There’s no shortage of Bluetooth trackers out on the market. These are small devices you can attach to your car keys, wallet, pets, etc. and then pair to an app on your smartphone so you can presumably find them when they’re lost or misplaced. I recently picked up three TrackR Bravos (one for my keys, one for my wife’s keys, and one for my daughter’s wallet) to see how they would work.
The Bravo is one of the smallest of the trackers out there, barely larger than then user-replaceable CR1620 battery that powers it. It’s metal, and comes with a ring for your keyring, and a small adhesive sticker if you’re going to mount it on something instead. A small blue LED also doubles as a button for pairing or finding your phone (more on that later). Set up is fairly straightforward: install the Trackr app on your phone, create an account, and step through the wizard for pairing the Trackr Bravo with your phone over Bluetooth.
Once paired, the Bravo “checks in” with the app when it’s in range. The app uses your phone’s GPS to mark the last-seen location. Even if your phone is out of range, Trackrs have a feature called “” that allows them to check in to other phones also running the app to update their location. I’m not sure yet how reliable this is as I haven’t really had a real-world need to test it (yet?).
A nice feature of the Trackr is that you can locate your Trackr with your phone and locate your phone with the Trackr. In the app, you can tap on your Trackr and it will start playing a sound through its small built-in speaker. The app shows you if you’re getting closer or farther as you walk around your house trying to hear the Trackr on your keyring beeping at you (and it’s not that loud, so good luck if my wife’s keys are buried in her purse). Likewise, if you hold down the tiny button on the Trackr, it will cause your phone to ring, even if it’s on silent (it sets the volume to max while it’s ringing and then puts the volume back to its previous setting when its done). This will only work, of course, if the two devices are within range of each other (supposedly ~100ft). And if that’s not enough, there’s also an Trackr skill for the Amazon Echo that lets you ask Alexa to find your phone which will cause the app to ring.
You can also configure separation alerts on each side. So your Trackr can beep if it gets too far away from your phone, and you can have your phone ring if it gets too far away from your Trackr. You can mark specific WiFi networks as “safe zones” so these separation alerts don’t trigger, for example, while you’re at home. You can customize the alert noise, but for some reason the app only lets you select songs from your music library and not the standard list of tones on your phone, which seems like an odd design choice. So far I’ve found these separation alerts to be problematic and unreliable, either not going off at all, or going off randomly for no apparent reason.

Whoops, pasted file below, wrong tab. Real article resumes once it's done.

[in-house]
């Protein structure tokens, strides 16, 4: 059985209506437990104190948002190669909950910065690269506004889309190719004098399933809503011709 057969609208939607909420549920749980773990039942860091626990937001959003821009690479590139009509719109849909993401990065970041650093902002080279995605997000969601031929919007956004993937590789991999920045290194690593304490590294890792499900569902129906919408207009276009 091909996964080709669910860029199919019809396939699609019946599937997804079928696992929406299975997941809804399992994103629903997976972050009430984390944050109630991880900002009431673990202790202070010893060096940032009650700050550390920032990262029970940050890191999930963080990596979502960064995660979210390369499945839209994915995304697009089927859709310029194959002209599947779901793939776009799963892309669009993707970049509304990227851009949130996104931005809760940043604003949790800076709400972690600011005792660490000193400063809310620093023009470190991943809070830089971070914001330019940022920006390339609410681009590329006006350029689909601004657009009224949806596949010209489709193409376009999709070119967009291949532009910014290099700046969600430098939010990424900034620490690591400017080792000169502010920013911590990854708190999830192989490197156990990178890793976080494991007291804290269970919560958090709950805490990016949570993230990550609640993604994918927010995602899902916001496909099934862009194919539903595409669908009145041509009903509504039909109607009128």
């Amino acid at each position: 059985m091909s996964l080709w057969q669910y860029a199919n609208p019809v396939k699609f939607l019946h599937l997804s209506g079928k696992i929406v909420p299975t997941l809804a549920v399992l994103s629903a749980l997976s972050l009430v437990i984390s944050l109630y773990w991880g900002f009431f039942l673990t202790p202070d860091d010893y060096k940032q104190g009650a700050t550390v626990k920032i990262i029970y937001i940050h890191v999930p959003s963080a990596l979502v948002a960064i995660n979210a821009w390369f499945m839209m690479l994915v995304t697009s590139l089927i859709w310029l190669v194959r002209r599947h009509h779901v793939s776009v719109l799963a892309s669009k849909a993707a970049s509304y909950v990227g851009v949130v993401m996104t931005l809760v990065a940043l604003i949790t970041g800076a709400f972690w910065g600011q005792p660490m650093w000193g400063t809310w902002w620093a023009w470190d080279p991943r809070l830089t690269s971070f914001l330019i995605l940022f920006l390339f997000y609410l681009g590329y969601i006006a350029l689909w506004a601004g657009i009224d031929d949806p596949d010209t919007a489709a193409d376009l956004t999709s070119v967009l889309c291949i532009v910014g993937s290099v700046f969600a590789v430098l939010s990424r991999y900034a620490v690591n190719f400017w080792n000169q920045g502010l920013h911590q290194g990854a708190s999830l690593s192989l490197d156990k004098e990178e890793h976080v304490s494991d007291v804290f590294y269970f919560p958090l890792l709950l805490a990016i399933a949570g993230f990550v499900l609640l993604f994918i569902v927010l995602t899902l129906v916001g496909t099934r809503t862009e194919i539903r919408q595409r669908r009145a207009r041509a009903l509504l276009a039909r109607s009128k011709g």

Trackr lets you set up sharing groups so you can let other Trackr users (i.e., family members) find your devices. In my family, my wife, myself, and my daughter all have the app installed on our phones, paired to our own single Trackr. Then we’ve added each others’ Trackrs to the app through sharing so, for example, my wife can find my daughter’s wallet from her phone.
Like I mentioned I haven’t had an actual loss yet where I would need Trackr to find the lost item. But so far in all of my tests, the results have been inconsistent. I’ll launch the app, and it’ll just keep looking for my keys and not actually locate them. Or I’ll press the button on the Trackr to ring my phone and it will just make a two-tone beep (I haven’t figured out what that means yet). Over Christmas I noticed my brother-in-law has a lot of Tiles, a competitor of Trackr. I didn’t really get a chance to discuss them with him to see how they fare against the Trackr, but I might have to depending on how my experience with the Bravos goes.